Since June, I have come to this digital space most weeks to share bits of black American history, a perspective on how race relations in our country came to be how they are, and offer a small mirror to reflect the emotions which emerge when white people examine new-to-them information about a people group they thought they already knew thoroughly. What I have perhaps neglected in this series – which is devoted to guiding would-be allies in reflection to help them unlearn racial bias they may not even realize they espouse – is the complete joy I feel in being black. The pride I feel in the resilience and hopefulness of my people. 

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Amidst the love I feel for my blackness, nothing is quite so magical as witnessing the strong, deep bonds of love between us: romantic, platonic, and familial. 

This week, in honor of black love and Valentine’s Day, I’ll be sharing a playlist of love songs by us and for us, in celebration of our resilience and determination and outright refusal to accept the pain we constantly endure without also consciously making space to seek out and nourish joy and connection with each other. This playlist is a salute to ’90s and early 2000s black music: the melodies that take us back to our middle school crushes; the themed music videos that feature our favorite ‘90s sitcom stars; the smooth, unfiltered voices that used to flow from the speakers of our parents’ cars; the Saturday afternoons we’d spend listening to the radio with our fingers poised over the “record” button on our cassette players so we could capture the newest tune and memorize all the words by the time we made it back to school Monday morning.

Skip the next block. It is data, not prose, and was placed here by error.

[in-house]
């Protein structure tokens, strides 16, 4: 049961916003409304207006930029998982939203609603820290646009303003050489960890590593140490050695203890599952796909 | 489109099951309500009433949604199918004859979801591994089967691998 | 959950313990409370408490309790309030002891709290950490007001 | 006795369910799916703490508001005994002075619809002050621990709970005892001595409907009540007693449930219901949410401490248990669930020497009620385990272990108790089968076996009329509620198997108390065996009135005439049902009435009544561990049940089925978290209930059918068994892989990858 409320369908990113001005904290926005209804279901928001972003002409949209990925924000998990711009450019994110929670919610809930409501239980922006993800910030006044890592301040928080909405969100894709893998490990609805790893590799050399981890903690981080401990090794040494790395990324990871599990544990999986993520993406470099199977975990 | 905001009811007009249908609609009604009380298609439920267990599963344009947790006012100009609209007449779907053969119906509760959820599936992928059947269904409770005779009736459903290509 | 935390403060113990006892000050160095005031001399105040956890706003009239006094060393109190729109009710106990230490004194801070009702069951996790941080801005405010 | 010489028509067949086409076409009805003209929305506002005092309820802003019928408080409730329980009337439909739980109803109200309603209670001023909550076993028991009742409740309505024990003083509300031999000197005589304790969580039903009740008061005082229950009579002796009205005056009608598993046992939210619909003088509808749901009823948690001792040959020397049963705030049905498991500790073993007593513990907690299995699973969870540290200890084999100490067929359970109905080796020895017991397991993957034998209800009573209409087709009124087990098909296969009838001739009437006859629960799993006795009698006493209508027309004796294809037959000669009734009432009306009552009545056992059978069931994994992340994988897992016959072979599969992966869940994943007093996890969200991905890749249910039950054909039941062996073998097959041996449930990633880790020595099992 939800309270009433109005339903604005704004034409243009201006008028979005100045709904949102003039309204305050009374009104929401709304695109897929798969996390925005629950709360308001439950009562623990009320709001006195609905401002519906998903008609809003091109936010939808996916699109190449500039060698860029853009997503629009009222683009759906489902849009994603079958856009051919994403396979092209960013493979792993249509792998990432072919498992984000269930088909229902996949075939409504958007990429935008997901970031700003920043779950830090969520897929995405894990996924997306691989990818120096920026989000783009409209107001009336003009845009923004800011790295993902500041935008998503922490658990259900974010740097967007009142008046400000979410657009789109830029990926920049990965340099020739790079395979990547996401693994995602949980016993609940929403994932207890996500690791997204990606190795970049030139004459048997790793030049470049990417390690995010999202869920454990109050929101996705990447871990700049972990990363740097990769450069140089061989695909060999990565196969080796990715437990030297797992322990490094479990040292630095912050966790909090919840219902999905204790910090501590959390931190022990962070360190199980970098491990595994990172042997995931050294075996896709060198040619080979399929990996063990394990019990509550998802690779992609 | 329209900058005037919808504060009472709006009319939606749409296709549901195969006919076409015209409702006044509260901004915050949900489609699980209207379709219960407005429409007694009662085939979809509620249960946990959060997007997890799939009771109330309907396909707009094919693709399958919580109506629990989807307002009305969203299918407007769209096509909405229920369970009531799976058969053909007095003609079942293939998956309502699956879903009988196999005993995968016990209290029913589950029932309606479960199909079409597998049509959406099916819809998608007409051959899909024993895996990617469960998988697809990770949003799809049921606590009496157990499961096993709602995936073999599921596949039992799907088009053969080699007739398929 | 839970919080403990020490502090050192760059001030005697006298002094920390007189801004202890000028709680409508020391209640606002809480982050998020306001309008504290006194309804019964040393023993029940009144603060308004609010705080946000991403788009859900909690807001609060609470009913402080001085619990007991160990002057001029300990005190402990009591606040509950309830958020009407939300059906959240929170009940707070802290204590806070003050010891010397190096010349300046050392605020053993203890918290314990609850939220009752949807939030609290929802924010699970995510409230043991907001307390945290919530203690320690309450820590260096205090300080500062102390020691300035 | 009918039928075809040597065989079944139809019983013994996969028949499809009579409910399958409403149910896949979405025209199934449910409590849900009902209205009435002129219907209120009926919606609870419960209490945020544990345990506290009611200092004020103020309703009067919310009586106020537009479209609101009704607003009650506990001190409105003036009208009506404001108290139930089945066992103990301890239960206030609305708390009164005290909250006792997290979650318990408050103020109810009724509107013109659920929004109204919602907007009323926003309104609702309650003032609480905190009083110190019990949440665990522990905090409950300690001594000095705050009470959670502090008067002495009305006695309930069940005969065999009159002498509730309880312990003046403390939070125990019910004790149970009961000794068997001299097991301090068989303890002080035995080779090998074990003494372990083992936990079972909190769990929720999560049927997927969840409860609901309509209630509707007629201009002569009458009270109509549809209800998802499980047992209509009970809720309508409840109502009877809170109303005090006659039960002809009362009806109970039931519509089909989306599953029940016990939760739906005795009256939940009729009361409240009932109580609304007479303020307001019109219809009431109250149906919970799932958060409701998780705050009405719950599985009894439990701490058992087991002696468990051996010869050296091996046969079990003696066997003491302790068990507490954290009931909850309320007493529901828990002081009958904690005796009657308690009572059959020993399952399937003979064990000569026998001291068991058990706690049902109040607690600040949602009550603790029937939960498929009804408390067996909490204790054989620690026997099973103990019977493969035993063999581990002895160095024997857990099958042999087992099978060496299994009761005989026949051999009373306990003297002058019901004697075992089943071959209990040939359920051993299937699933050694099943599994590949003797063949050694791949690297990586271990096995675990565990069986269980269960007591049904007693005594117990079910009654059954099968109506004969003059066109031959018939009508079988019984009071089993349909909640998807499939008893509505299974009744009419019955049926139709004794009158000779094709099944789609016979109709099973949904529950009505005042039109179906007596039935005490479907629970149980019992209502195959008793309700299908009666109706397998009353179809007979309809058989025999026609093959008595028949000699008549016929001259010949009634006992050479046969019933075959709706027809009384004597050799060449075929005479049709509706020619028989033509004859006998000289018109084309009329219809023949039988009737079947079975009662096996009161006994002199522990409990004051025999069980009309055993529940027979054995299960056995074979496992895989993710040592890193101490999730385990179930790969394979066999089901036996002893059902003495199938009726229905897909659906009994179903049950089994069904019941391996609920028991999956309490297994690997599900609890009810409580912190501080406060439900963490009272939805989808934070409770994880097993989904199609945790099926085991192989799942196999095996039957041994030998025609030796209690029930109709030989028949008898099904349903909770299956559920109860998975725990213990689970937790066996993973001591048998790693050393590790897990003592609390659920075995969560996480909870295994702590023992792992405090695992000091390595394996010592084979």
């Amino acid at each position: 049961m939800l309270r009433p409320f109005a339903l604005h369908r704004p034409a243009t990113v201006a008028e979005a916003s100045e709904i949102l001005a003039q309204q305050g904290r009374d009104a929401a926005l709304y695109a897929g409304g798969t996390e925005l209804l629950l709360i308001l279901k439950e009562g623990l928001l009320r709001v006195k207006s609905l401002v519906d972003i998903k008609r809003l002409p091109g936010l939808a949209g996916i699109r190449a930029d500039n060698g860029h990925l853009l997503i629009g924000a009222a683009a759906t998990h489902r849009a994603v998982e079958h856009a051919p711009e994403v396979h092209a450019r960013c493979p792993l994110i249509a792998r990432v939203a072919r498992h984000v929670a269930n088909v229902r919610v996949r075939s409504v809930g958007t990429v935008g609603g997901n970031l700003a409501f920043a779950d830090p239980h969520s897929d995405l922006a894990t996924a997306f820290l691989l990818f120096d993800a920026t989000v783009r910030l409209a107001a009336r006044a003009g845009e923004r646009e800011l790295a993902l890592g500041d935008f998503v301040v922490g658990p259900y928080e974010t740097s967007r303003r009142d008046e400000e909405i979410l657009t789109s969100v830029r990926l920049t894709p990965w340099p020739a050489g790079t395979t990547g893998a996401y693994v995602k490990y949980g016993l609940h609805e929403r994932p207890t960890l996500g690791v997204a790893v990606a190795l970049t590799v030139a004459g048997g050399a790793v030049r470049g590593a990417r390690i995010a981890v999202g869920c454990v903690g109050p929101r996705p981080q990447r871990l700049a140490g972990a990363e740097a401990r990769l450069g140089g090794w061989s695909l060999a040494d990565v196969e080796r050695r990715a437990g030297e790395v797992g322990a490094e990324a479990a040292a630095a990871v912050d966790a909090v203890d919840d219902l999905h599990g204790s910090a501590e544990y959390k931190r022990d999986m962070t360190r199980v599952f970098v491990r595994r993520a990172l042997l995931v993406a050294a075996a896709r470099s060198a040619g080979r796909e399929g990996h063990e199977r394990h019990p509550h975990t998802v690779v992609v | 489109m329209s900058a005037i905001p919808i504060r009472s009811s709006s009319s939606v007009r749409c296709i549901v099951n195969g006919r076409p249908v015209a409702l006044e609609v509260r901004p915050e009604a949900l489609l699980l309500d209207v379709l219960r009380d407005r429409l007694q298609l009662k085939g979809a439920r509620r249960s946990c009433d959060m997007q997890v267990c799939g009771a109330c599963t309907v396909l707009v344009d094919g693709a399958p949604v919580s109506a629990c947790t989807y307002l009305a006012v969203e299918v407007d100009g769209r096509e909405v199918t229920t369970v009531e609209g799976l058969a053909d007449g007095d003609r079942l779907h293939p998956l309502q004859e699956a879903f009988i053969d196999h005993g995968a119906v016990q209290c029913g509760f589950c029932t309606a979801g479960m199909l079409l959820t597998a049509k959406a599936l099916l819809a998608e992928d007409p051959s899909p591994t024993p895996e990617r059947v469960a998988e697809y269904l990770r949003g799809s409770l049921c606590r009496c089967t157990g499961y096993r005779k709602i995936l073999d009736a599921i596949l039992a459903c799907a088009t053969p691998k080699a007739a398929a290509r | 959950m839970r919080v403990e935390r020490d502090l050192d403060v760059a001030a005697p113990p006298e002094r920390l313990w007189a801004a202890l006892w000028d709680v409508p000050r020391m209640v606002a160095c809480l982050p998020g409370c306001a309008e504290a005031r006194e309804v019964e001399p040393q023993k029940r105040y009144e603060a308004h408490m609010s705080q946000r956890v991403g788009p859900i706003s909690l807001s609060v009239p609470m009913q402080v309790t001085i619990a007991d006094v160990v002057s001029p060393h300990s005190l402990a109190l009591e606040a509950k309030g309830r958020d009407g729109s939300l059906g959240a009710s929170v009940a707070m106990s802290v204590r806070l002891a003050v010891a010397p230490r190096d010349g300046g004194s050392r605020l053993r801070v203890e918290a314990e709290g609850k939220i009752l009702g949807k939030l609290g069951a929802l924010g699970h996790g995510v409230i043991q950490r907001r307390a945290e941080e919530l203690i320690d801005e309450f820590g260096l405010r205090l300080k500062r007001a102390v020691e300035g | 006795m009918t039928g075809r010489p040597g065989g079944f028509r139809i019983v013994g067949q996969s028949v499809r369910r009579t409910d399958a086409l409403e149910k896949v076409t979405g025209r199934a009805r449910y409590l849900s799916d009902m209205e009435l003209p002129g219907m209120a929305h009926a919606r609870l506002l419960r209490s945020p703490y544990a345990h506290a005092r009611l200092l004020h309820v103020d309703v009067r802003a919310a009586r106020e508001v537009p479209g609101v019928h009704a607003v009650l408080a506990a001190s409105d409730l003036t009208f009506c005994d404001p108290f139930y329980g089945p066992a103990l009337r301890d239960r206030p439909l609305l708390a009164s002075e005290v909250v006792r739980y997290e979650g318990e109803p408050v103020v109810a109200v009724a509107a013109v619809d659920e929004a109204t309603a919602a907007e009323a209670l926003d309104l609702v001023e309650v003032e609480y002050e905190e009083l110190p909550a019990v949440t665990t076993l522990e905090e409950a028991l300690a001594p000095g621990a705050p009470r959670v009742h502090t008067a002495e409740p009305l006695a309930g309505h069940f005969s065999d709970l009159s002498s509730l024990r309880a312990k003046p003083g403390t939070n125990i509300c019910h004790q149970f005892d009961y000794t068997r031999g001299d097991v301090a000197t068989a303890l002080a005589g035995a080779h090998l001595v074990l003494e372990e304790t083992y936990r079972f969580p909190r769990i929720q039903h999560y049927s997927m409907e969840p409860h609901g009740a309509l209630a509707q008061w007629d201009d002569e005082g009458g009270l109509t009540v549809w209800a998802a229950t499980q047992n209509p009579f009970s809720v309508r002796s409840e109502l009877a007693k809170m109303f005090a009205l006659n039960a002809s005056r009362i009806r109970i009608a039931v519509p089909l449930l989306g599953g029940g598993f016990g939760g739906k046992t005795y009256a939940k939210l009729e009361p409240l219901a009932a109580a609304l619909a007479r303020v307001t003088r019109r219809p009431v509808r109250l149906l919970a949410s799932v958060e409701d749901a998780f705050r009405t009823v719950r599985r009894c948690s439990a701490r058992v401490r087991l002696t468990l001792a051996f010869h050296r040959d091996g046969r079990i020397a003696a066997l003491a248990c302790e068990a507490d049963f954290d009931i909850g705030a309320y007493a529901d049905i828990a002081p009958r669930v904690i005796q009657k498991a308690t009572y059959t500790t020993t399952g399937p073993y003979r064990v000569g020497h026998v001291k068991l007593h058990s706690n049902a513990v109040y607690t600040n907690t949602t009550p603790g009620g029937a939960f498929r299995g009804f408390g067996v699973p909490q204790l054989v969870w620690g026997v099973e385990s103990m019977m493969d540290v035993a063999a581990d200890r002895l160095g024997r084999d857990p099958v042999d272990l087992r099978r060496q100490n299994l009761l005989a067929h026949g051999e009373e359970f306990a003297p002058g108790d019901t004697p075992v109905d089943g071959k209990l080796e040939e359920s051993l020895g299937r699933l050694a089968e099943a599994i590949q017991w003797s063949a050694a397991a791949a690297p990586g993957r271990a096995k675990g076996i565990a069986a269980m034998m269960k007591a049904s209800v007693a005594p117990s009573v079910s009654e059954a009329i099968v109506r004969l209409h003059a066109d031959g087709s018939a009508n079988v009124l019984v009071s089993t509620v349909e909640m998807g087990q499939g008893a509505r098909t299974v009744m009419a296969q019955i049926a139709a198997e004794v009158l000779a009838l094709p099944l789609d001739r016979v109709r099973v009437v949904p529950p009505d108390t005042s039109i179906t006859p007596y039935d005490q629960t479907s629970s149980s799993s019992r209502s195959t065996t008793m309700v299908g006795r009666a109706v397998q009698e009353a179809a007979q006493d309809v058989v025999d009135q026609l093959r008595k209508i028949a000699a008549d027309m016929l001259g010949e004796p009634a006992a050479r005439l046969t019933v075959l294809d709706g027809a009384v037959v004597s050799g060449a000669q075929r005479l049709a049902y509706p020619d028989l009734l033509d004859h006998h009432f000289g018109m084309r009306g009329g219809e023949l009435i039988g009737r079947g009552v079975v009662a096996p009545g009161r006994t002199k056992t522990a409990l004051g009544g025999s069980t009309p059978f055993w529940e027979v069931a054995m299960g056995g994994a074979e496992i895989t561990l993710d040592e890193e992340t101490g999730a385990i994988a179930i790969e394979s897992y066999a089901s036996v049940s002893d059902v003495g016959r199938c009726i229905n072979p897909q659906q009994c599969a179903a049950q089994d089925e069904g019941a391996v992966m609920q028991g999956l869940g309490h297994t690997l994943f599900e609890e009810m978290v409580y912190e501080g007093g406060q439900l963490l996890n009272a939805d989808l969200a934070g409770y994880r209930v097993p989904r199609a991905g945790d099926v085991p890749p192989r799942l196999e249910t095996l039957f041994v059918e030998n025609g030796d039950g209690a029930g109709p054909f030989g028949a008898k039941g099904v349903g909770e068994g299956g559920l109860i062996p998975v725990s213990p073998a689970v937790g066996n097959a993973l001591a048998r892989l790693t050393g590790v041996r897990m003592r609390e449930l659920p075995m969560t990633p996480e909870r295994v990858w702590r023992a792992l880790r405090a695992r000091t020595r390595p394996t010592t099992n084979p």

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In addition to this week’s black love songs playlist, I invite you to spend some time learning about Loving vs. Virginia. Several movies and documentaries about the Lovings are available to stream, and a host of books and articles have been published as well. Interracial couples like my husband and me could not marry and live in peace without the crooked road made straight by the Lovings’ 1967 Supreme Court case. Some legal scholars have also posited that the Loving precedent paved the way for marriage rights being extended to our LGBTQ siblings. 

Generations of consenting adults who are not same-race, opposite-sex couplings will continue to stand on the shoulders of the Lovings, whose quiet, steady persistence won for them the right to build their lives as husband and wife.

As you explore these resources, I hope you will marvel with me at the strength of black culture to withstand constant attacks from the dominant culture and its dogged determination to keep living and loving in freedom.  And I hope you’ll ask yourself – 

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  • Have you ever resisted a black friend or family member’s assertion of their truthful lived experience because it causes you to feel bad? 
  • In that discomfort, have you pressured them to put on a happy face or recount a happy experience so that you can balance out your own emotional response to their truth?
  • When you think of classic love songs, how many of them are by black artists? Why do you think that is – a lack of black representation in a certain genre or a lack of diversity in the music you grew up listening to?

I’ll meet you here again soon, so we can keep struggling, rejoicing, and learning together – to build a more peaceful world, one piece at a time.